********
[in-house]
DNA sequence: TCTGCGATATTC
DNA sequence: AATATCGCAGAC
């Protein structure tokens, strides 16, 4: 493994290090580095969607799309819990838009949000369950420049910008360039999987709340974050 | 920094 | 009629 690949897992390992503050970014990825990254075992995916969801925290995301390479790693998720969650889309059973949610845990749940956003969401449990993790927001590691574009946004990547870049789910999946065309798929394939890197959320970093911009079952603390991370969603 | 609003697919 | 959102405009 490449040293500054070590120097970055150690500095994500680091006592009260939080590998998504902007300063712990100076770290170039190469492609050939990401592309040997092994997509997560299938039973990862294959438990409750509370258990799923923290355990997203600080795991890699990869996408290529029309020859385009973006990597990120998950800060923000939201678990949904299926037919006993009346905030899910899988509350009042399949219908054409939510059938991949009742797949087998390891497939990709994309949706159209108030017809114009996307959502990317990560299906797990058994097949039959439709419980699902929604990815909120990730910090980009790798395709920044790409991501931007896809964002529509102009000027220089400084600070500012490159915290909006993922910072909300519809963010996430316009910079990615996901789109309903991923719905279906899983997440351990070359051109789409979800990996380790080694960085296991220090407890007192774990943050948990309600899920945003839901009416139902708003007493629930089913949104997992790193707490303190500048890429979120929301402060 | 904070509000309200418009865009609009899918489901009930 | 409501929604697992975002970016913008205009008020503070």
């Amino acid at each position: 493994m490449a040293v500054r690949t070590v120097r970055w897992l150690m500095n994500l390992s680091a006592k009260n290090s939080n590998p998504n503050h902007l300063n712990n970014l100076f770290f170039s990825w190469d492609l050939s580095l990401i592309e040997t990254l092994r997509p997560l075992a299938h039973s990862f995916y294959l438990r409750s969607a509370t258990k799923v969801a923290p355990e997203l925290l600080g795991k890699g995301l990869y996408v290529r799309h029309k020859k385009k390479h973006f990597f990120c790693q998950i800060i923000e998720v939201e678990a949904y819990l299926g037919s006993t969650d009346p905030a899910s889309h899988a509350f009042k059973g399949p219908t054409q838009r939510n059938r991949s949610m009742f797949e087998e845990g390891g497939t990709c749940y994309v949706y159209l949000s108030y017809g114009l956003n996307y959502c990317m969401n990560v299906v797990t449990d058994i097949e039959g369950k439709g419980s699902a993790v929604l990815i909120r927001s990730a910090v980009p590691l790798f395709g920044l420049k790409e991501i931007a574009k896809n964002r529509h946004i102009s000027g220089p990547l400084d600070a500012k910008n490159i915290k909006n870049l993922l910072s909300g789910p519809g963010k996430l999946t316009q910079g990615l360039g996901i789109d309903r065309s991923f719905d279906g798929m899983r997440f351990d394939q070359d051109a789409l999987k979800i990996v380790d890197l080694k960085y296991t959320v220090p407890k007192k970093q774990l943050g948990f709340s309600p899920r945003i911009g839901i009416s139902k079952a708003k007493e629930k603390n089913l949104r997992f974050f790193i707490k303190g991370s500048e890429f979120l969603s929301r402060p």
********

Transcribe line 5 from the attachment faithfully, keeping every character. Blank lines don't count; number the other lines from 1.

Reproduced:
């Amino acid at each position: 493994m490449a040293v500054r690949t070590v120097r970055w897992l150690m500095n994500l390992s680091a006592k009260n290090s939080n590998p998504n503050h902007l300063n712990n970014l100076f770290f170039s990825w190469d492609l050939s580095l990401i592309e040997t990254l092994r997509p997560l075992a299938h039973s990862f995916y294959l438990r409750s969607a509370t258990k799923v969801a923290p355990e997203l925290l600080g795991k890699g995301l990869y996408v290529r799309h029309k020859k385009k390479h973006f990597f990120c790693q998950i800060i923000e998720v939201e678990a949904y819990l299926g037919s006993t969650d009346p905030a899910s889309h899988a509350f009042k059973g399949p219908t054409q838009r939510n059938r991949s949610m009742f797949e087998e845990g390891g497939t990709c749940y994309v949706y159209l949000s108030y017809g114009l956003n996307y959502c990317m969401n990560v299906v797990t449990d058994i097949e039959g369950k439709g419980s699902a993790v929604l990815i909120r927001s990730a910090v980009p590691l790798f395709g920044l420049k790409e991501i931007a574009k896809n964002r529509h946004i102009s000027g220089p990547l400084d600070a500012k910008n490159i915290k909006n870049l993922l910072s909300g789910p519809g963010k996430l999946t316009q910079g990615l360039g996901i789109d309903r065309s991923f719905d279906g798929m899983r997440f351990d394939q070359d051109a789409l999987k979800i990996v380790d890197l080694k960085y296991t959320v220090p407890k007192k970093q774990l943050g948990f709340s309600p899920r945003i911009g839901i009416s139902k079952a708003k007493e629930k603390n089913l949104r997992f974050f790193i707490k303190g991370s500048e890429f979120l969603s929301r402060p």